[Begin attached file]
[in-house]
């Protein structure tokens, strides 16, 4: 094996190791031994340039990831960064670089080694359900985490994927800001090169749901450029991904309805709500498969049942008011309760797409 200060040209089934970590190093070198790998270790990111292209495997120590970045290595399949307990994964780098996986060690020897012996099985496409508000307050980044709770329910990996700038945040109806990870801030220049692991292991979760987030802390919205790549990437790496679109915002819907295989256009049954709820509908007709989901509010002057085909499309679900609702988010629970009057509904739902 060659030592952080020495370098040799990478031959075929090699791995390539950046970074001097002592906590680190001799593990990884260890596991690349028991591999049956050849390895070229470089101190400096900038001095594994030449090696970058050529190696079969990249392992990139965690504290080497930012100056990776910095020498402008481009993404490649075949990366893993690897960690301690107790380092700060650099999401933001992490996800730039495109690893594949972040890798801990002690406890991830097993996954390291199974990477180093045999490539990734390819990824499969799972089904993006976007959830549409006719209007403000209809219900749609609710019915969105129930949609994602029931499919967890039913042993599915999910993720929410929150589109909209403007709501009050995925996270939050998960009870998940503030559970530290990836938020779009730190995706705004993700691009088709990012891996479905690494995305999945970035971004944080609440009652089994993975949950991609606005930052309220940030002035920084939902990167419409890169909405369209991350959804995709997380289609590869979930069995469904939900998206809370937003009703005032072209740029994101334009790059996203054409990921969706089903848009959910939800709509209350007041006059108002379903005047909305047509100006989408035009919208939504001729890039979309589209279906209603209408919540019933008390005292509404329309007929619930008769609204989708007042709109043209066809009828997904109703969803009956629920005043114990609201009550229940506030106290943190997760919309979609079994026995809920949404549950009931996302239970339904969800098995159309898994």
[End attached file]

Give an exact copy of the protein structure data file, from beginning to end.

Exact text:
[in-house]
């Protein structure tokens, strides 16, 4: 094996190791031994340039990831960064670089080694359900985490994927800001090169749901450029991904309805709500498969049942008011309760797409 200060040209089934970590190093070198790998270790990111292209495997120590970045290595399949307990994964780098996986060690020897012996099985496409508000307050980044709770329910990996700038945040109806990870801030220049692991292991979760987030802390919205790549990437790496679109915002819907295989256009049954709820509908007709989901509010002057085909499309679900609702988010629970009057509904739902 060659030592952080020495370098040799990478031959075929090699791995390539950046970074001097002592906590680190001799593990990884260890596991690349028991591999049956050849390895070229470089101190400096900038001095594994030449090696970058050529190696079969990249392992990139965690504290080497930012100056990776910095020498402008481009993404490649075949990366893993690897960690301690107790380092700060650099999401933001992490996800730039495109690893594949972040890798801990002690406890991830097993996954390291199974990477180093045999490539990734390819990824499969799972089904993006976007959830549409006719209007403000209809219900749609609710019915969105129930949609994602029931499919967890039913042993599915999910993720929410929150589109909209403007709501009050995925996270939050998960009870998940503030559970530290990836938020779009730190995706705004993700691009088709990012891996479905690494995305999945970035971004944080609440009652089994993975949950991609606005930052309220940030002035920084939902990167419409890169909405369209991350959804995709997380289609590869979930069995469904939900998206809370937003009703005032072209740029994101334009790059996203054409990921969706089903848009959910939800709509209350007041006059108002379903005047909305047509100006989408035009919208939504001729890039979309589209279906209603209408919540019933008390005292509404329309007929619930008769609204989708007042709109043209066809009828997904109703969803009956629920005043114990609201009550229940506030106290943190997760919309979609079994026995809920949404549950009931996302239970339904969800098995159309898994």